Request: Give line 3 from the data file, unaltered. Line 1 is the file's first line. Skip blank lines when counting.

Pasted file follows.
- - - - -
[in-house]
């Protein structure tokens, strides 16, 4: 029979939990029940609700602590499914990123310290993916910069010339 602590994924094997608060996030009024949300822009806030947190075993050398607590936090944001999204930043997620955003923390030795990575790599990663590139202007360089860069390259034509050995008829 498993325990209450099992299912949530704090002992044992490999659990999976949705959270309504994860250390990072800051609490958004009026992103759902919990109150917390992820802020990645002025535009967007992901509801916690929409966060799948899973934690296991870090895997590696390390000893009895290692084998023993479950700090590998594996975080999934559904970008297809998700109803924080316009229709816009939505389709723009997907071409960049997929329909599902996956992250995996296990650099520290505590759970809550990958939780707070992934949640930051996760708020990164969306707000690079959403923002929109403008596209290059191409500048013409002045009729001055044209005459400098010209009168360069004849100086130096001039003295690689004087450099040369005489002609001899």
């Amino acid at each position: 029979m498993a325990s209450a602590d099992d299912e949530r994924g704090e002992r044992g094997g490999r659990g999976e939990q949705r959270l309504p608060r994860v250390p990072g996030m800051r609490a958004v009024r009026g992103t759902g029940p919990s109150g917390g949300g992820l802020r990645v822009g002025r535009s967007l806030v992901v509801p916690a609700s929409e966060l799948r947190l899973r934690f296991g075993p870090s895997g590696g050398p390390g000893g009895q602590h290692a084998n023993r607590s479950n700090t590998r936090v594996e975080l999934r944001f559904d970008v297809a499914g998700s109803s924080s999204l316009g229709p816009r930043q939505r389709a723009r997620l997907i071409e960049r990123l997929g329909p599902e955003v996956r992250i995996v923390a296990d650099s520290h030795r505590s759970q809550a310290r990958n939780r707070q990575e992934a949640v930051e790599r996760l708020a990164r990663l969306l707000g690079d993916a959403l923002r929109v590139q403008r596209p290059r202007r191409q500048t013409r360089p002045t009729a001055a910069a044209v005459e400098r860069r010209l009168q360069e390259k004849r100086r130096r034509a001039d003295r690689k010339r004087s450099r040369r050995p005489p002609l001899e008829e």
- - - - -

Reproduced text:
């Amino acid at each position: 029979m498993a325990s209450a602590d099992d299912e949530r994924g704090e002992r044992g094997g490999r659990g999976e939990q949705r959270l309504p608060r994860v250390p990072g996030m800051r609490a958004v009024r009026g992103t759902g029940p919990s109150g917390g949300g992820l802020r990645v822009g002025r535009s967007l806030v992901v509801p916690a609700s929409e966060l799948r947190l899973r934690f296991g075993p870090s895997g590696g050398p390390g000893g009895q602590h290692a084998n023993r607590s479950n700090t590998r936090v594996e975080l999934r944001f559904d970008v297809a499914g998700s109803s924080s999204l316009g229709p816009r930043q939505r389709a723009r997620l997907i071409e960049r990123l997929g329909p599902e955003v996956r992250i995996v923390a296990d650099s520290h030795r505590s759970q809550a310290r990958n939780r707070q990575e992934a949640v930051e790599r996760l708020a990164r990663l969306l707000g690079d993916a959403l923002r929109v590139q403008r596209p290059r202007r191409q500048t013409r360089p002045t009729a001055a910069a044209v005459e400098r860069r010209l009168q360069e390259k004849r100086r130096r034509a001039d003295r690689k010339r004087s450099r040369r050995p005489p002609l001899e008829e």